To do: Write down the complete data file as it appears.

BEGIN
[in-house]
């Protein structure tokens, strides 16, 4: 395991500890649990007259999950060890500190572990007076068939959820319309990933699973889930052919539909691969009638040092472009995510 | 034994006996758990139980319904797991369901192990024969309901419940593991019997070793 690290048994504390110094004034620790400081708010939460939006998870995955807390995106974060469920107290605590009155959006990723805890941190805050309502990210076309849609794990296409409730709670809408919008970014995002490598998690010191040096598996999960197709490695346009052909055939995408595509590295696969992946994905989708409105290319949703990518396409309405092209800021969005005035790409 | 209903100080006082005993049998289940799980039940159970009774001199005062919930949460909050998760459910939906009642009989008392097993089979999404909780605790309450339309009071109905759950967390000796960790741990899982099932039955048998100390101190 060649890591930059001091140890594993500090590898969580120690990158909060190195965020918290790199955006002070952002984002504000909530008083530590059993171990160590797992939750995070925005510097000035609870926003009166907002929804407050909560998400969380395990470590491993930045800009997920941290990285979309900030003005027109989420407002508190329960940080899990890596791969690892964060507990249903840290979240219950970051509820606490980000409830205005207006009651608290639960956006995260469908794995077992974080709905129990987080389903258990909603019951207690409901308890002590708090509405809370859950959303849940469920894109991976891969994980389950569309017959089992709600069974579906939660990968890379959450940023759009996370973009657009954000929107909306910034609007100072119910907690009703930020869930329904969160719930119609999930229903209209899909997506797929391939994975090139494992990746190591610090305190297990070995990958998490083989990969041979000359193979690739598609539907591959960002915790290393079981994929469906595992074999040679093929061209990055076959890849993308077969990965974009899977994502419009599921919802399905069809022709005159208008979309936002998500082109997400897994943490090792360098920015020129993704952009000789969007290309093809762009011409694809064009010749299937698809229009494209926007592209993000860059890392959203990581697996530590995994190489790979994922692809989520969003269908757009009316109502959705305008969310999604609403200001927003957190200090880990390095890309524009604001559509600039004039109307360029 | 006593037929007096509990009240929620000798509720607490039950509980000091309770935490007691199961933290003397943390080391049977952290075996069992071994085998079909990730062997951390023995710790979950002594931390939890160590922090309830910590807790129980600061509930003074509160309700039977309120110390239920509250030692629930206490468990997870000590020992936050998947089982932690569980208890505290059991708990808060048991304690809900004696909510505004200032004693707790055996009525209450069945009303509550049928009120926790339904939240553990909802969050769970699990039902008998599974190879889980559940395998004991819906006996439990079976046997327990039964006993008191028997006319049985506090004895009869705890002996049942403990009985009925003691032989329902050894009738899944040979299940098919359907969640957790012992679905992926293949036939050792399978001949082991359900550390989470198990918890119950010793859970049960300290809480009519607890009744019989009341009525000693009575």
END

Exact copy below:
[in-house]
């Protein structure tokens, strides 16, 4: 395991500890649990007259999950060890500190572990007076068939959820319309990933699973889930052919539909691969009638040092472009995510 | 034994006996758990139980319904797991369901192990024969309901419940593991019997070793 690290048994504390110094004034620790400081708010939460939006998870995955807390995106974060469920107290605590009155959006990723805890941190805050309502990210076309849609794990296409409730709670809408919008970014995002490598998690010191040096598996999960197709490695346009052909055939995408595509590295696969992946994905989708409105290319949703990518396409309405092209800021969005005035790409 | 209903100080006082005993049998289940799980039940159970009774001199005062919930949460909050998760459910939906009642009989008392097993089979999404909780605790309450339309009071109905759950967390000796960790741990899982099932039955048998100390101190 060649890591930059001091140890594993500090590898969580120690990158909060190195965020918290790199955006002070952002984002504000909530008083530590059993171990160590797992939750995070925005510097000035609870926003009166907002929804407050909560998400969380395990470590491993930045800009997920941290990285979309900030003005027109989420407002508190329960940080899990890596791969690892964060507990249903840290979240219950970051509820606490980000409830205005207006009651608290639960956006995260469908794995077992974080709905129990987080389903258990909603019951207690409901308890002590708090509405809370859950959303849940469920894109991976891969994980389950569309017959089992709600069974579906939660990968890379959450940023759009996370973009657009954000929107909306910034609007100072119910907690009703930020869930329904969160719930119609999930229903209209899909997506797929391939994975090139494992990746190591610090305190297990070995990958998490083989990969041979000359193979690739598609539907591959960002915790290393079981994929469906595992074999040679093929061209990055076959890849993308077969990965974009899977994502419009599921919802399905069809022709005159208008979309936002998500082109997400897994943490090792360098920015020129993704952009000789969007290309093809762009011409694809064009010749299937698809229009494209926007592209993000860059890392959203990581697996530590995994190489790979994922692809989520969003269908757009009316109502959705305008969310999604609403200001927003957190200090880990390095890309524009604001559509600039004039109307360029 | 006593037929007096509990009240929620000798509720607490039950509980000091309770935490007691199961933290003397943390080391049977952290075996069992071994085998079909990730062997951390023995710790979950002594931390939890160590922090309830910590807790129980600061509930003074509160309700039977309120110390239920509250030692629930206490468990997870000590020992936050998947089982932690569980208890505290059991708990808060048991304690809900004696909510505004200032004693707790055996009525209450069945009303509550049928009120926790339904939240553990909802969050769970699990039902008998599974190879889980559940395998004991819906006996439990079976046997327990039964006993008191028997006319049985506090004895009869705890002996049942403990009985009925003691032989329902050894009738899944040979299940098919359907969640957790012992679905992926293949036939050792399978001949082991359900550390989470198990918890119950010793859970049960300290809480009519607890009744019989009341009525000693009575």